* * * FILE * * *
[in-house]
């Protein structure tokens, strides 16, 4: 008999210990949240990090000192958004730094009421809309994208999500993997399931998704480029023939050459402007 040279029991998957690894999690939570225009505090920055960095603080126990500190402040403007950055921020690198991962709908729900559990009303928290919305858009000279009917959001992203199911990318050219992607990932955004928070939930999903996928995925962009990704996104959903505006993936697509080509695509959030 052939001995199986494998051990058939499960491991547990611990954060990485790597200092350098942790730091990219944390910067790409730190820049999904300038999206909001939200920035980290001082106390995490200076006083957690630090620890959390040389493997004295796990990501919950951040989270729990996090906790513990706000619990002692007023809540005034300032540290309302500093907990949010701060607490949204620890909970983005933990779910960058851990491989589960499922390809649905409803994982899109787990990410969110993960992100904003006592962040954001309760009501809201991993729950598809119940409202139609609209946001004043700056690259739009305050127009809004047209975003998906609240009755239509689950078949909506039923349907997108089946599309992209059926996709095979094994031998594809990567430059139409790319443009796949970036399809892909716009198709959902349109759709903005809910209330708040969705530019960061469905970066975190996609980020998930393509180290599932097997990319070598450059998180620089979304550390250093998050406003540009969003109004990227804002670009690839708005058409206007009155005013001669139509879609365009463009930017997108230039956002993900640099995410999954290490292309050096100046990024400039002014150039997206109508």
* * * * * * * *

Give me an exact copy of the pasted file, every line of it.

[in-house]
């Protein structure tokens, strides 16, 4: 008999210990949240990090000192958004730094009421809309994208999500993997399931998704480029023939050459402007 040279029991998957690894999690939570225009505090920055960095603080126990500190402040403007950055921020690198991962709908729900559990009303928290919305858009000279009917959001992203199911990318050219992607990932955004928070939930999903996928995925962009990704996104959903505006993936697509080509695509959030 052939001995199986494998051990058939499960491991547990611990954060990485790597200092350098942790730091990219944390910067790409730190820049999904300038999206909001939200920035980290001082106390995490200076006083957690630090620890959390040389493997004295796990990501919950951040989270729990996090906790513990706000619990002692007023809540005034300032540290309302500093907990949010701060607490949204620890909970983005933990779910960058851990491989589960499922390809649905409803994982899109787990990410969110993960992100904003006592962040954001309760009501809201991993729950598809119940409202139609609209946001004043700056690259739009305050127009809004047209975003998906609240009755239509689950078949909506039923349907997108089946599309992209059926996709095979094994031998594809990567430059139409790319443009796949970036399809892909716009198709959902349109759709903005809910209330708040969705530019960061469905970066975190996609980020998930393509180290599932097997990319070598450059998180620089979304550390250093998050406003540009969003109004990227804002670009690839708005058409206007009155005013001669139509879609365009463009930017997108230039956002993900640099995410999954290490292309050096100046990024400039002014150039997206109508």